This court reviews the trial court's legal conclusions de novo, but factual findings are treated as "presumptively correct unless they are clearly erroneous or unsupported by the record." Lawlor v. District of Columbia, 758 A.2d 964, 974 (D.C. 2000) (quoting Auxier v. Kraisel, 466 A.2d 416, 418 (D.C. 1983)). The trial court based its dismissal of the appellant's claim on the doctrine of primary jurisdiction, noting that the "determination of parentage, an issue of fact or, at most, a mixed issue of fact and law, has by statute been conferred upon the Police and Firefighters' Retirement and Relief Board," and further noting that "the legal standard for the Board's evaluating a challenge to filiation assertedly established by statutorily prescribed means has also been set forth by statute." As this is an issue of law, we review the matter de novo.

The appellant argues that the trial court is the appropriate forum to resolve the question of paternity, pursuant to its authority under In re D.M., 562 A.2d 618, 620-21 (D.C. 1989), an issue that is relevant not only to the Board's determination but also to benefits from other sources. See supra, note 3. She contends that the court's determination of paternity would not supplant the Board's ultimate authority to decide whether to award survivor benefits under D.C. Code § 5-716, noting that the Board itself directed the appellant to seek a threshold determination regarding paternity from the court so that the Board may then finally resolve the question of survivor benefits.

Appellee Barrett does not contest the Superior Court's authority to render declaratory judgments to establish paternity. Rather, she argues that the Board, and not the courts, must make a determination of parentage in connection with a benefits determination entrusted to the Board. In support of the trial court's determination that the Board has primary jurisdiction to determine paternity in this case, appellee Barrett notes that the Board held an evidentiary hearing to that end and is competent to make such a determination. On the merits of the paternity question, appellee Barrett asserts that LaChrisia is not the child of Louis Matthews, leaving only her child, Nicholas, entitled to survivor benefits.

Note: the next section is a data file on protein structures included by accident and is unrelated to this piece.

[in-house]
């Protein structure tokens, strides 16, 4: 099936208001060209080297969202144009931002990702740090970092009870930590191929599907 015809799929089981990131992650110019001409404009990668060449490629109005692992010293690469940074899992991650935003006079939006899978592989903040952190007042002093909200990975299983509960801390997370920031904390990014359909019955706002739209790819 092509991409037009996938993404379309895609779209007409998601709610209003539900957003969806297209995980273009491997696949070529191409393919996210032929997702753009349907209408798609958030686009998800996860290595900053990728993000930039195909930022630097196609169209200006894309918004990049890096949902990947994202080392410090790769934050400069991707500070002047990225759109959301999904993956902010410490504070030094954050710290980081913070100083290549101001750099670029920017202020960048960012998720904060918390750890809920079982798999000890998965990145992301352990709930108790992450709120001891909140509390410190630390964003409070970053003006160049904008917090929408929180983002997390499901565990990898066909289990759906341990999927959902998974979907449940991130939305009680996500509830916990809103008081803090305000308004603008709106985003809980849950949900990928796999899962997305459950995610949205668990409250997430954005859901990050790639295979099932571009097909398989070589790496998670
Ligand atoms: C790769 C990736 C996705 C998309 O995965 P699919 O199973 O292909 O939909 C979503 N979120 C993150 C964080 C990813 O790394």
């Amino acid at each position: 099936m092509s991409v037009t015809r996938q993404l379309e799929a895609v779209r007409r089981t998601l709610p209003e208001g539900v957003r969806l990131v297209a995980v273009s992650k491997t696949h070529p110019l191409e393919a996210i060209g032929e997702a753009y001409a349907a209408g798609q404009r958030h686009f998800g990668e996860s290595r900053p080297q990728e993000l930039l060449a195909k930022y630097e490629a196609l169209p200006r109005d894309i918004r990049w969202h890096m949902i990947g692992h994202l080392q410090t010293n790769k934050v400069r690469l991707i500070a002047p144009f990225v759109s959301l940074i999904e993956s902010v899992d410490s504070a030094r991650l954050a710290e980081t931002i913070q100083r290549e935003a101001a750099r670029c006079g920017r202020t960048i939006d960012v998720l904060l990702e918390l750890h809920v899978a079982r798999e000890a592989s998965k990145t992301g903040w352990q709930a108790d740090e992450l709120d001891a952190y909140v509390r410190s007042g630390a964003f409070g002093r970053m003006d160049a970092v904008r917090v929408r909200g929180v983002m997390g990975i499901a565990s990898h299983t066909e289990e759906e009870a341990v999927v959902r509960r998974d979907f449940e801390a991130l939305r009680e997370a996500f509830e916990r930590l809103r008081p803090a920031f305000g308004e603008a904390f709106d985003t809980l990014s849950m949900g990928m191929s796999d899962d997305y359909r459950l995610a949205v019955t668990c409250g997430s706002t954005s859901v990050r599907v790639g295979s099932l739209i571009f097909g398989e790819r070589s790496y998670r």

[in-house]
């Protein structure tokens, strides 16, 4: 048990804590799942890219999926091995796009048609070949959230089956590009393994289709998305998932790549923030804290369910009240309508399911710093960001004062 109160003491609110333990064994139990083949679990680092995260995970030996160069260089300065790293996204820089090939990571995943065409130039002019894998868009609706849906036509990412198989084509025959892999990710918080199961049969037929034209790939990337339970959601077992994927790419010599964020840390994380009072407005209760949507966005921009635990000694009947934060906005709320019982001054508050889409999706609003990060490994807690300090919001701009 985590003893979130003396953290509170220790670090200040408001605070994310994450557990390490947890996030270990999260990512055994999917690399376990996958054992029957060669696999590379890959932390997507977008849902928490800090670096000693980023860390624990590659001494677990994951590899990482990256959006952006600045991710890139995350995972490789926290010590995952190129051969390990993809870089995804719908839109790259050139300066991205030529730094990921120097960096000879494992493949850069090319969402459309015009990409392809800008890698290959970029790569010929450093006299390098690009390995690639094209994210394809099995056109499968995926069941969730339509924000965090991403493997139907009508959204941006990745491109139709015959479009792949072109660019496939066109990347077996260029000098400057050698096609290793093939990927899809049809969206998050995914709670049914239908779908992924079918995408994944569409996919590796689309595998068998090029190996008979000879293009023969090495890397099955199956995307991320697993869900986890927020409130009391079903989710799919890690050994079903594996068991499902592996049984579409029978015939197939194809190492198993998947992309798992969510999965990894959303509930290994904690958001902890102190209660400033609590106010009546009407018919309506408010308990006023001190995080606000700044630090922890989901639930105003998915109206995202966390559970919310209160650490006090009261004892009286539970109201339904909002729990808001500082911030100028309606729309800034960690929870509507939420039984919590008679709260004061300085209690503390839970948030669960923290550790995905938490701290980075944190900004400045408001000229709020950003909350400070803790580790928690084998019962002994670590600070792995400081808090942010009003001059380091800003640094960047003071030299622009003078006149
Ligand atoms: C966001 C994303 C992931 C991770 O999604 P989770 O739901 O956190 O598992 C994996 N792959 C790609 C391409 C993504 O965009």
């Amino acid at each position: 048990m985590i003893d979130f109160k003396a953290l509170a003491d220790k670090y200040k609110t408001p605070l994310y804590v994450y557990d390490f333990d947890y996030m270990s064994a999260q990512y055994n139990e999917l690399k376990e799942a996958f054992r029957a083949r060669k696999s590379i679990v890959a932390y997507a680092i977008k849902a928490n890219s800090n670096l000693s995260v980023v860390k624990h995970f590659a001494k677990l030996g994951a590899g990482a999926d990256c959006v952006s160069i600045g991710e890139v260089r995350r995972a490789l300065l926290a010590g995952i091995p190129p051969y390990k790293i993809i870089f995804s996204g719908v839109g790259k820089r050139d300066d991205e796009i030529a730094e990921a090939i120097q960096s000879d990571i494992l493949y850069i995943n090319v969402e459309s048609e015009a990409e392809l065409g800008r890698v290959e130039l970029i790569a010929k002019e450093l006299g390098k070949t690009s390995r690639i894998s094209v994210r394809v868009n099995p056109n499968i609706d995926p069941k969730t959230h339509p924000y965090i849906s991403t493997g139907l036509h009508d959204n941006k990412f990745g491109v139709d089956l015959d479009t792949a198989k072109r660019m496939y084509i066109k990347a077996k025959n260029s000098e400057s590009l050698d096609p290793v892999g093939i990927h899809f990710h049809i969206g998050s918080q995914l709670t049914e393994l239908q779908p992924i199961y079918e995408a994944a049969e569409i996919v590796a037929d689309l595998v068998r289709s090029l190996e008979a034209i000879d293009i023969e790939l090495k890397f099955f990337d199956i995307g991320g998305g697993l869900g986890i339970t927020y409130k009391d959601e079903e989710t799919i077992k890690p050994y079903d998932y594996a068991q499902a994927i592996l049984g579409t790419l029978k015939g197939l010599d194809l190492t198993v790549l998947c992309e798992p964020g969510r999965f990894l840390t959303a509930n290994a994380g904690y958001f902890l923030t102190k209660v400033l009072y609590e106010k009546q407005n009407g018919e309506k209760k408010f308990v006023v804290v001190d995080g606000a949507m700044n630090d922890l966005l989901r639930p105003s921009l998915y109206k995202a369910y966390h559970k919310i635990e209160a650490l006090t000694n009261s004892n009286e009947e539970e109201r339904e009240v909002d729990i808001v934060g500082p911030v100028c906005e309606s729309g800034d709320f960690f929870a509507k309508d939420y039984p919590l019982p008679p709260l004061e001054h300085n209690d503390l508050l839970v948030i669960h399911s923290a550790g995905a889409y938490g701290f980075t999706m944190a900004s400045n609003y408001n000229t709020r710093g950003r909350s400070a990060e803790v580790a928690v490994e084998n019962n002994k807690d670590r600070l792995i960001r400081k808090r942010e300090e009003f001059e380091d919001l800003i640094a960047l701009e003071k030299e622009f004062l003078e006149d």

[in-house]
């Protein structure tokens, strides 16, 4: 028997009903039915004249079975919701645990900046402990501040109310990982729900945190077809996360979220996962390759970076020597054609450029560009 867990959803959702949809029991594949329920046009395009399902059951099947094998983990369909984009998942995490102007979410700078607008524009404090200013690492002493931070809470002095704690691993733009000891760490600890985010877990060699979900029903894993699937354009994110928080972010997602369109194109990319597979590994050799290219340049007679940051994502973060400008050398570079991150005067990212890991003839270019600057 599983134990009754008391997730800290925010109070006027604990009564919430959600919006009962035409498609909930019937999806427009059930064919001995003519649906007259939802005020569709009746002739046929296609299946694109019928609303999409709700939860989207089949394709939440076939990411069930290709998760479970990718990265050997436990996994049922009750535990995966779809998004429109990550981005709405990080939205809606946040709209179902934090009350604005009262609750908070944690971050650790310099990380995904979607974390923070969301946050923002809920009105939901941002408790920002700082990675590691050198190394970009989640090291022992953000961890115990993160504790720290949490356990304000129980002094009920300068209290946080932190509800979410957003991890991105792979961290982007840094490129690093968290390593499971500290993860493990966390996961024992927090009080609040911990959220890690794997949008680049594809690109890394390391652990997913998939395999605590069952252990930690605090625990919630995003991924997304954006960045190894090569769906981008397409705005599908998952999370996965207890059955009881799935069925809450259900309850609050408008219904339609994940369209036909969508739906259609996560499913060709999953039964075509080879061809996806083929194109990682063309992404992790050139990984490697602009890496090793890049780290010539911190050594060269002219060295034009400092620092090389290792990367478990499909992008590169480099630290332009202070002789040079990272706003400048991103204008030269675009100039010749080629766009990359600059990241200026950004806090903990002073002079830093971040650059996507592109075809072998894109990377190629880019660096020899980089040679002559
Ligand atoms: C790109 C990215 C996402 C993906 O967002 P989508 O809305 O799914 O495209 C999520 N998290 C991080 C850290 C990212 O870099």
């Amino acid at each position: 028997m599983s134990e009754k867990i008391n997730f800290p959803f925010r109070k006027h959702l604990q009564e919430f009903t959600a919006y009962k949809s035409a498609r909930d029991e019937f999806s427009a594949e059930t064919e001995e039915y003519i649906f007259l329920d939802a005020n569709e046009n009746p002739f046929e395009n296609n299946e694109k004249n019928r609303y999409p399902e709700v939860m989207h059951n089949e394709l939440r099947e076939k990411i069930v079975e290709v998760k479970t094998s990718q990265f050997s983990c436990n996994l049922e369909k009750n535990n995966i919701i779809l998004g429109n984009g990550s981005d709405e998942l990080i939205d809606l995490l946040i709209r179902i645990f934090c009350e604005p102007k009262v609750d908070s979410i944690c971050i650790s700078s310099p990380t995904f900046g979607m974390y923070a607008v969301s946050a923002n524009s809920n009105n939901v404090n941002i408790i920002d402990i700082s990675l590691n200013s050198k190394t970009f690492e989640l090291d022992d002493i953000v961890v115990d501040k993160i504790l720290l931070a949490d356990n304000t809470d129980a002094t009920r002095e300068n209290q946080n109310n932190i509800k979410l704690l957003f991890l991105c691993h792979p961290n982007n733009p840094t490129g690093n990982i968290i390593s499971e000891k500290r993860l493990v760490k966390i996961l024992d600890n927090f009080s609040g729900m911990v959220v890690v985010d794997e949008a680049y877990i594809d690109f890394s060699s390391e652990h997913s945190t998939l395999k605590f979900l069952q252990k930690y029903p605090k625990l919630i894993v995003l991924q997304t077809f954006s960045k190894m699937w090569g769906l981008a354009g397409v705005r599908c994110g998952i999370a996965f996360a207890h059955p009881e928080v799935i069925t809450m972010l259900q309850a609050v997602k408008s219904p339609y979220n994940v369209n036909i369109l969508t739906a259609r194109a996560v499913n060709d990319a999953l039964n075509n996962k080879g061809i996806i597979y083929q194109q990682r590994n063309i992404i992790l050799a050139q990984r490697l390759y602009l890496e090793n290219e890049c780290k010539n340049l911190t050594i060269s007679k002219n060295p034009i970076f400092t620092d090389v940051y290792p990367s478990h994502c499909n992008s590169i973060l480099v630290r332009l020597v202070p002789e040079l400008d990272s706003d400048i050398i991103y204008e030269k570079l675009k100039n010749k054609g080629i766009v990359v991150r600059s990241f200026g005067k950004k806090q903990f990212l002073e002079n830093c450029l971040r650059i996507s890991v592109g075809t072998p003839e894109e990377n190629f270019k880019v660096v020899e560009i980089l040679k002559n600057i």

The District of Columbia has taken the position, both in the trial court and in this court, that it has no interest in who receives the survivor benefits, so long as they are paid in accordance to the law. From that posture, it contends that, because in this instance the court's jurisdiction was invoked only for purposes of determining eligibility for survivor benefits resulting from Mr. Matthews's death in the line of duty as a firefighter, it is the Board alone which must make a determination as to whether benefits should be awarded. The District distinguishes this court's ruling in In re D.M., cited by appellant, as standing for the proposition that the Superior Court may issue declaratory judgments regarding paternity so long as there is a justiciable claim, but without addressing the question of primary jurisdiction presented in this case. On this point, we agree with the District of Columbia. In determining whether an action seeking a declaratory judgment regarding paternity is justiciable or whether it would be an "abstract, hypothetical or contingent question" over which the trial court would lack jurisdiction, In re D.M., 562 A.2d at 620 (quoting Pauling v. Eastland, 109 U.S.App. D.C. 342, 344, 288 F.2d 126, 128 (1960)), some reason must be stated to render the judicial determination more than a mere advisory opinion. See id. (quoting Smith v. Smith, 310 A.2d 229, 231 (D.C. 1973) (holding that appellant did not have a justiciable claim since she had alleged no reason for seeking the determination that appellee was her natural father). Alleging entitlement to tangible benefits flowing from parentage would be a justiciable claim. See id. In this ...